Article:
It would be amazing if you guys could read this and maybe give me some feedback on things you like/dislike, and would maybe change.
HERE IT IS
The movie “Capote” dives into many different aspects of journalism and the conflicts that may accompany the job. It depicts the time Truman Capote spent in the early 1960s researching and writing his book “In Cold Blood.” The real life story of Truman Capote, played magnificently by Philip Hoffman, diving into a foreign community and a real life murder crisis exposes the challenges a reporter can face and how one might deal with those challenges. From ethical conflicts to personal dilemmas, this movie is an extreme example of the actions that a journalist might take to uncover a story.
“Capote” takes place in early 1960s New York and in a small town by the name of Holcomb, Kansas. These two places at the time were very alien to each other and this is expressed very well. The inquisitive looks that Truman receives in the small Kansas town is a perfect example of the conservative views of the people during that time. Opposite of that, the New York scene is shown as the polar opposite of Holcomb. The high class gatherings and sophisticated dress of the individuals paints an accurate picture of how much these two worlds differ.
Much of the picture seems to be an exact recollection of what occurred during the time that Truman Capote was spending researching and writing his book which would be a new type of genre, the non-fiction novel. However, there are a just few inaccuracies present in this film. In the movie Truman travels to Kansas to do research for an article he is looking to write in The New Yorker , upon meeting with one of the murders he decides that he will write a book and later on says that the book will be his new type of genre. According to an account of what happened in the New York Times this is completely backwards. Truman had the idea of a type of non-fiction novel well before discovering the murders that took place. Also once he did discover the article he knew right away this would be the subject for his book. Another small inaccuracy is truman mentioning in the movie, his remarkable ability to recall 94% of every conversation, but in a the December 31st, 1965 issue of the New York Times Truman says he is “92% accurate.” Also in the film it is shown that Truman spent his time writing the book in Costa Brava, Spain although as also stated in december 31st issue of the New York Times, “He toiled over the book for the best part of 5 years in Verbier in the Swiss Alps where he has a small chalet and in Brooklyn Heights where he had an apartment.”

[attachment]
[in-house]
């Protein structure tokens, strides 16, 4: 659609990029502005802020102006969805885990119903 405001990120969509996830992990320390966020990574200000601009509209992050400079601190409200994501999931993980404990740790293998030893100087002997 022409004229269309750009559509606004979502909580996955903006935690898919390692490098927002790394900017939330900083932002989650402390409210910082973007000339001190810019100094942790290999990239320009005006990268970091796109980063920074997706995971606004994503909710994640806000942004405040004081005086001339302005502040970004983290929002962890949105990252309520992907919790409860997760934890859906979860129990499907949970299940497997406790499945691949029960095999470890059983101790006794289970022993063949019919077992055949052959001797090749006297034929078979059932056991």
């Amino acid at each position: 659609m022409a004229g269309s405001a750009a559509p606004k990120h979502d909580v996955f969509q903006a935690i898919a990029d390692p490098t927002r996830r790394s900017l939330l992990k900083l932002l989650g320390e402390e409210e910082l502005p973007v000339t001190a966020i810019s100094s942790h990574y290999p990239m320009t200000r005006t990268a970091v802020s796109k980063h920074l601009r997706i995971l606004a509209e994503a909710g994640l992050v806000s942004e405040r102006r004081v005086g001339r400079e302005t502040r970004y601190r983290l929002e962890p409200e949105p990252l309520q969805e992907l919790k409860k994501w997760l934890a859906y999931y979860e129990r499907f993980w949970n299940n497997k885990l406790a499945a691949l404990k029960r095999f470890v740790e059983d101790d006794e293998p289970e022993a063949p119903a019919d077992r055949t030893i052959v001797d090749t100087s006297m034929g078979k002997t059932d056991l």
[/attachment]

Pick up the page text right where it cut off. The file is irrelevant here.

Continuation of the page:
Besides these minor inaccuracies I found no others. Some of the accuracies in the movie were dates of the killings and the depiction of Truman Capote himself.
The main character of the film, Truman Capote, was played by winning actor Philip Hoffman. His replication of Capote was stunningly accurate not only in the way the man “walked and talked” but also revealing the true nature of the weird man that is Truman. Both the Boston Globe and New York Times agree that Hoffman’s was successfulin connecting the audience with who the “eerie author” (globe) Truman Capote was. His performance was definitely worthy of the Academy award it recieved.
Throughout the film Capote struggles with getting the people of the town of Holcomb to discuss the incidents. He uses many techniques throughout the movie to get what he wants and in this lays the discussion of journalism ethics. The most prominent of Truman’s probing is with one of the killers, Perry Smith. Truman aids the killers in receiving a better lawyer and helps them with their appeals, raising the question whether such a thing is ethical or right for a reporter and/or novelist to do. Aren’t all people entitled to a fair trial or was Truman Capote simply doing what he has to in order to receive the story he needs?
Towards the end of the killers death sentence Truman repeatedly lies to Perry about the title of the book and at one point telling him that he has not even starting writing it yet. All for the simple fact that he needs his story and in order to do so he needs Perry to talk. This form of evidence clearly shows that Truman is a man just trying to get his story, which raises another question. Is it ethical to lie to a dying man to simply get a story, even if the man is a cold blooded killer, does it matter?
According to the SPJ code of ethics, every reporter should try to the best of their ability to minimize harm. This included their sources and subjects. So is lying to a murderer unethical? How about waiting for two mens death in order to have an ending for a book is that ethical? Truman does just this, towards the end of the movie, Truman states that he needs an ending to his book and until the killers fate is decided this can not happen. Short after it is made apparent to Capote that Perry and his counterparts road has ended. Prior to this Truman wrote to Perry stating that He could no longer find a lawyer for them, or so he says. This is not a not a very well showcased act of minimizing harm in most peoples opinion I'm sure. Although, these men are killers so do they deserve the same rights as everyone else? In that question lies the conflict of the story of Truman Capote seeking his non-fiction novel and is what makes the story so remarkable.
The film Capote is a riveting display of journalism research at its finest. Depicting how Capote chased after his non-fiction book “In Cold Blood”, many conflicts arouse themselves pertaining to how a journalist conducts himself and whether ethical treatment of subjects and sources is really a factor for some reporters. The movie is an accurate recollection of how Truman Capote went about his research and is a fantastic display of acting, writing and film making. A great story of one side of the moral struggle journalist can face.